What is The Week of Action

The Secular Week of Action is a call to secular communities across the country to put their secular values into action. Local secular organizations across the diverse nontheistic spectrum — atheists, agnostics, Ex-Muslims, freethinkers, humanists, skeptics, and many more who make up the one-in-four Americans unaffiliated with religion — come together to demonstrate our shared commitment to making this world, here and now, a better place. During this inspiring week, participating organizations buckle down and do the work that matters, taking social, political, and charitable actions that make a positive impact on their community.

Why a Week of Action?

We demonstrate our values more powerfully by performing acts of service, education, and solidarity than by praying or abstaining from prayer. From a secular perspective, praying and not praying have the exact same empirical outcome. The National Day of Prayer does more than attempt to change the world through appeals to divine authority. The Day of Prayer is itself a call to unity on the part of the religious right in America. The Week of Action is also a call to unity but, whereas the Day of Prayer is exclusive, the Week of Action is radically inclusive of anyone who wishes to participate.

A Week of Action is also a positive response to aggressive religious intrusion into our common public life. Rather than simply saying “no” to prayer, we have a chance to say “yes” to positive action.

Why This Particular Week?

Each year, the first Thursday of May is set aside by federal law as a day for “people of all faiths to pray for the nation.” According to their website, the National Day of Prayer “exists to communicate with every individual the need for personal repentance and prayer, to create appropriate materials, and to mobilize the Christian community to intercede for America’s leaders and its families.”

In 1988 President Ronald Reagan signed into law the designation of the first Thursday of May as the annual observance of the National Day of Prayer. The first Chair of the Day of Prayer Task Force was Shirley Dobson of Focus on the Family, a conservative Christian organization that lobbies for conservative issues such as creationism, school prayer, opposition to abortion and same-sex marriage, and returning the United States to its supposed Christian roots. “The Task Force represents a Judeo-Christian expression of the national observance, based on our understanding that this country was birthed in prayer and in reverence for the God of the Bible,” declares the website.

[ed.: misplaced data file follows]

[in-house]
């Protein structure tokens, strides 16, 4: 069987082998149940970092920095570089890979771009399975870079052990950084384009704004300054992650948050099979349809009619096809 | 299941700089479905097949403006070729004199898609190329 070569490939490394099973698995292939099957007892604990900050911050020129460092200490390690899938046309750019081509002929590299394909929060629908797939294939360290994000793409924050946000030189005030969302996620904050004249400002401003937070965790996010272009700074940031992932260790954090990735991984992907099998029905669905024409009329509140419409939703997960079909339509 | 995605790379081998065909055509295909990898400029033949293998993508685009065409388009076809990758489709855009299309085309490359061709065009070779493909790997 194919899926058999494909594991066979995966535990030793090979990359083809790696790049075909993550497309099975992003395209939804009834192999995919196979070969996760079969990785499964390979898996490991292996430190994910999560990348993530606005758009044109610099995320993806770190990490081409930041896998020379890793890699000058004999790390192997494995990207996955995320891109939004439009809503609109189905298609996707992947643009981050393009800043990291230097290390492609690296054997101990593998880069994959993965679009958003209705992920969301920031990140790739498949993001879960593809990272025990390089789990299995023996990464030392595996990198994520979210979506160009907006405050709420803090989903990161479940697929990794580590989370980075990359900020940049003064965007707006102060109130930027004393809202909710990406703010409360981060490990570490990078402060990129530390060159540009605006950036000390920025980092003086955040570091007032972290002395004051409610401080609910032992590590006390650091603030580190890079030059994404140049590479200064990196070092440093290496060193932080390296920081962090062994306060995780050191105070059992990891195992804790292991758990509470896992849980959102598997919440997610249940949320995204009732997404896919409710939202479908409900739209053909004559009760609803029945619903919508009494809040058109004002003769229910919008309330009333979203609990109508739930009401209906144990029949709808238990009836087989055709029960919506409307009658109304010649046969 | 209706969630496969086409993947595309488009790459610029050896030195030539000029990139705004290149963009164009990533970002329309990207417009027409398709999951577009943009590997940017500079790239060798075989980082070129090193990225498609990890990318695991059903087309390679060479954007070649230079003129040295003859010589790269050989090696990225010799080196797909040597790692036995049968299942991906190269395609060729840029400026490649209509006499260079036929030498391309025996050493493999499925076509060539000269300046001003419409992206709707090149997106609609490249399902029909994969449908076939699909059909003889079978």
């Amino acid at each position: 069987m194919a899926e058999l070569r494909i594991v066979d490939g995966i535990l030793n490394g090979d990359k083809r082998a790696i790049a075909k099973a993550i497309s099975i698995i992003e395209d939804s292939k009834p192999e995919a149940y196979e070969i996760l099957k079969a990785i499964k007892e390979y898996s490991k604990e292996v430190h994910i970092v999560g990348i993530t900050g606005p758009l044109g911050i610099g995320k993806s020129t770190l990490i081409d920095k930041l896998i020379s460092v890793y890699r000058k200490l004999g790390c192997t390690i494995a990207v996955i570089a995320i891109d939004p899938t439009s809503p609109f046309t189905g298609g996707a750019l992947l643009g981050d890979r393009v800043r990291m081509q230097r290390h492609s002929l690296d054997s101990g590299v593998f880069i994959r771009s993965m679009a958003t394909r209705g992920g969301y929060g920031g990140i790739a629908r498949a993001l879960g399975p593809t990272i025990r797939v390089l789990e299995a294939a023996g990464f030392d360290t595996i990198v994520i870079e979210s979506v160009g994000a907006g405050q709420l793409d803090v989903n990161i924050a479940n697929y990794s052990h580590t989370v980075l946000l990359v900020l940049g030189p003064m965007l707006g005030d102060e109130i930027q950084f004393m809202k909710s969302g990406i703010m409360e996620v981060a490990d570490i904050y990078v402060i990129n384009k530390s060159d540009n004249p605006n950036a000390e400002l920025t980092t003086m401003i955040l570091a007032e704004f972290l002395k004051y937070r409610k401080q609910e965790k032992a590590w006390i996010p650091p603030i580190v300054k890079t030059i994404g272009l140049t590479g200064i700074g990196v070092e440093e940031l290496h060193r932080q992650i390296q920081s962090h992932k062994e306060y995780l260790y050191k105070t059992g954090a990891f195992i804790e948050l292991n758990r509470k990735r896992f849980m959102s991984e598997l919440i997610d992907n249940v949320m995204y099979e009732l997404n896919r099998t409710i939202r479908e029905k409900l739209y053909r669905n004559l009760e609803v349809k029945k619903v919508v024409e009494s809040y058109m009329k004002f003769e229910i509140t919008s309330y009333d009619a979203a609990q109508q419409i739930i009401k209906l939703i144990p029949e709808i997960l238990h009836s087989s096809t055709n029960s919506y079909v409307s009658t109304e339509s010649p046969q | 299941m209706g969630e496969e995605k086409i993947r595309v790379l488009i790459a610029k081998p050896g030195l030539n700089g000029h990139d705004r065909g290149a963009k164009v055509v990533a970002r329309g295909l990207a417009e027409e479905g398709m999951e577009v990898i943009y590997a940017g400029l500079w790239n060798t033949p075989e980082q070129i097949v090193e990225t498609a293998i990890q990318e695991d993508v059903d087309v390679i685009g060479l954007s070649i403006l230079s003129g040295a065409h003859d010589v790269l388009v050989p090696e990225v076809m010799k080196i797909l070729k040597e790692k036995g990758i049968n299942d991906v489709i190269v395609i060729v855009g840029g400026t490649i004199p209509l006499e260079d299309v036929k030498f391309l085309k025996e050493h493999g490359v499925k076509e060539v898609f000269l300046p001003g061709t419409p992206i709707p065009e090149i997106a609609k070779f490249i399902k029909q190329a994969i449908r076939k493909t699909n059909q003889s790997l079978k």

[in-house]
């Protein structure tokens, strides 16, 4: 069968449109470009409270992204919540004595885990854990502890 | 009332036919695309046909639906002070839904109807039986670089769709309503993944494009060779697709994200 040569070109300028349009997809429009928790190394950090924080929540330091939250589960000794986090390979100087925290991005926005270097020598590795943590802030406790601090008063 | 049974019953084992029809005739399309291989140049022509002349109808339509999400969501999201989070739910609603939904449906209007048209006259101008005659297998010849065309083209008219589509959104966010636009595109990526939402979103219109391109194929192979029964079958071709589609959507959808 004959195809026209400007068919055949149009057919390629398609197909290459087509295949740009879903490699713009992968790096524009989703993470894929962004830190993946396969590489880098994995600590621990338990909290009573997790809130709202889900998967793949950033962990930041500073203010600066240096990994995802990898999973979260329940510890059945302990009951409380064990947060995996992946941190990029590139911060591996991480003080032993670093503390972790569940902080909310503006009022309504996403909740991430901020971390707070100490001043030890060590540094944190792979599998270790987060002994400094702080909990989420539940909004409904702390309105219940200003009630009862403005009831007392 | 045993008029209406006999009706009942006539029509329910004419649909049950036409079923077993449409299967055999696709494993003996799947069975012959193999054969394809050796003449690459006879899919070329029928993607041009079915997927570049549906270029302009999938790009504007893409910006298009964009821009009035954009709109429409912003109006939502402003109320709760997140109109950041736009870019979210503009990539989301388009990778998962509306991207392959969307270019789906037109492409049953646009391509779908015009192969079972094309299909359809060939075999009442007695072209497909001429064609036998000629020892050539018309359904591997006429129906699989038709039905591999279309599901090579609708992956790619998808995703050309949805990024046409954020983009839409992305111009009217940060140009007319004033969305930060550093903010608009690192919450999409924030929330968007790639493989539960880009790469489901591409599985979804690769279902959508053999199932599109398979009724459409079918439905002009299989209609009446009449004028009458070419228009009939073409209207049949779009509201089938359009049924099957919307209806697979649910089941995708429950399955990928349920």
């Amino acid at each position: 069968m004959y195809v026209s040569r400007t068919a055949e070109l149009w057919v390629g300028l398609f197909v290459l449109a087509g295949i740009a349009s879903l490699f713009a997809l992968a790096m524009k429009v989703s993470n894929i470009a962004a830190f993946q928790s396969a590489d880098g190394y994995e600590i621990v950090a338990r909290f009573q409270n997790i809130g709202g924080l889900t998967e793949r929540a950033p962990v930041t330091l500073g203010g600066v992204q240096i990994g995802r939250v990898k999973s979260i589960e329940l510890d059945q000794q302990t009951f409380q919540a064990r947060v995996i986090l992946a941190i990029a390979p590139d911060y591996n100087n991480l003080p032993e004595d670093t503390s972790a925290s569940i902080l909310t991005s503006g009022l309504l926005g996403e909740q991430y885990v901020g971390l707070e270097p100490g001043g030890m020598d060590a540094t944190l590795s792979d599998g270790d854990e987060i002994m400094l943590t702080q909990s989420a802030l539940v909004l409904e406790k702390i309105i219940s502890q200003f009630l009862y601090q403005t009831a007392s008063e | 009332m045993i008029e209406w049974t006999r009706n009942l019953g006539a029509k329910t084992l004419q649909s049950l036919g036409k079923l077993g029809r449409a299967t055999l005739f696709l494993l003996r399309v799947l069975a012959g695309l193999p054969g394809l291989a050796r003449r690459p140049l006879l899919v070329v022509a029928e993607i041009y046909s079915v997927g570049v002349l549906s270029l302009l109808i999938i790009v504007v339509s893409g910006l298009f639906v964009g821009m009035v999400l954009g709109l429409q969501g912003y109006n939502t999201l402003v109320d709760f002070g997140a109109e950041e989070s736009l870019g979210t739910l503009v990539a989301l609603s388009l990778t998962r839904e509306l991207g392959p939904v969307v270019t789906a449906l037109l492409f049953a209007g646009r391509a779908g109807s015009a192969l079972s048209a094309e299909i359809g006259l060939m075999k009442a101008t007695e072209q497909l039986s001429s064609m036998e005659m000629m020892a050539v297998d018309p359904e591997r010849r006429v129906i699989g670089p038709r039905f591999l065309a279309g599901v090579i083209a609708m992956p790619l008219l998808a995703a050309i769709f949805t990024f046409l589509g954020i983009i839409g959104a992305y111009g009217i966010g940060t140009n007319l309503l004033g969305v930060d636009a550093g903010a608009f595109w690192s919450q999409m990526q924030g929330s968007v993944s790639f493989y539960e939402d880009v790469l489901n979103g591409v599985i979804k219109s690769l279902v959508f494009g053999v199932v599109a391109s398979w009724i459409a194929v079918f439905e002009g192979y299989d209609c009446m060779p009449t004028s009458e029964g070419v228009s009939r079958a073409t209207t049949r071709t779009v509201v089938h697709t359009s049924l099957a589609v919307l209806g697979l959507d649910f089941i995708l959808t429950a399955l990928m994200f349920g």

The Secular Week of Action is designed to coincide with this overt federal endorsement of religious practice and offer a positive alternative both for individuals and secular organizations.

Service

Give back and serve

  • Feed the Hungry

    Pack and serve meals for people experiencing homelessness

  • Donate Blood

    Give the gift of life, straight from the heart

  • Beautify your community

    Clean up your local highway, park, or neighborhood

  • Military Appreciation

    Show your appreciation for those serving in the military through civilian outreach

  • Book Drive

    Organize a book drive for a local library, literacy organization, or shelter

  • Host a fundraiser

    Raise money for a local charity with a bake sale, raffle, or silent auction

Advocacy

Do your civic duty

Social

Change hearts and minds

  • Storytelling

    Center the stories that aren't being heard

  • Interfaith

    Find common ground and shared values with faith allies

  • Art

    Express your values creatively through a film screening, performance, or interactive street art

Tips to make this successful:

  1. Start planning at least a month before your event.
  2. Have a brainstorming session to decide what makes the most sense for your group.
  3. Choose one person to organize, but make sure to delegate tasks.
  4. If you are hosting an event at a public or business venue make sure your event doesn’t violate their policies. (Many venues have rules about what can be sold, even for a fundraiser.)
  5. Check your local community calendar to make sure there are no major events that would conflict with your event.
  6. Consider partnering with other local groups.
  7. If you are having a fundraiser, make sure you have a lockbox and change.
  8. Remember that you don’t need dozens of people for a successful event. A blood drive is a great event for a small number of people.

Local Partners

Sign up to be a local partner!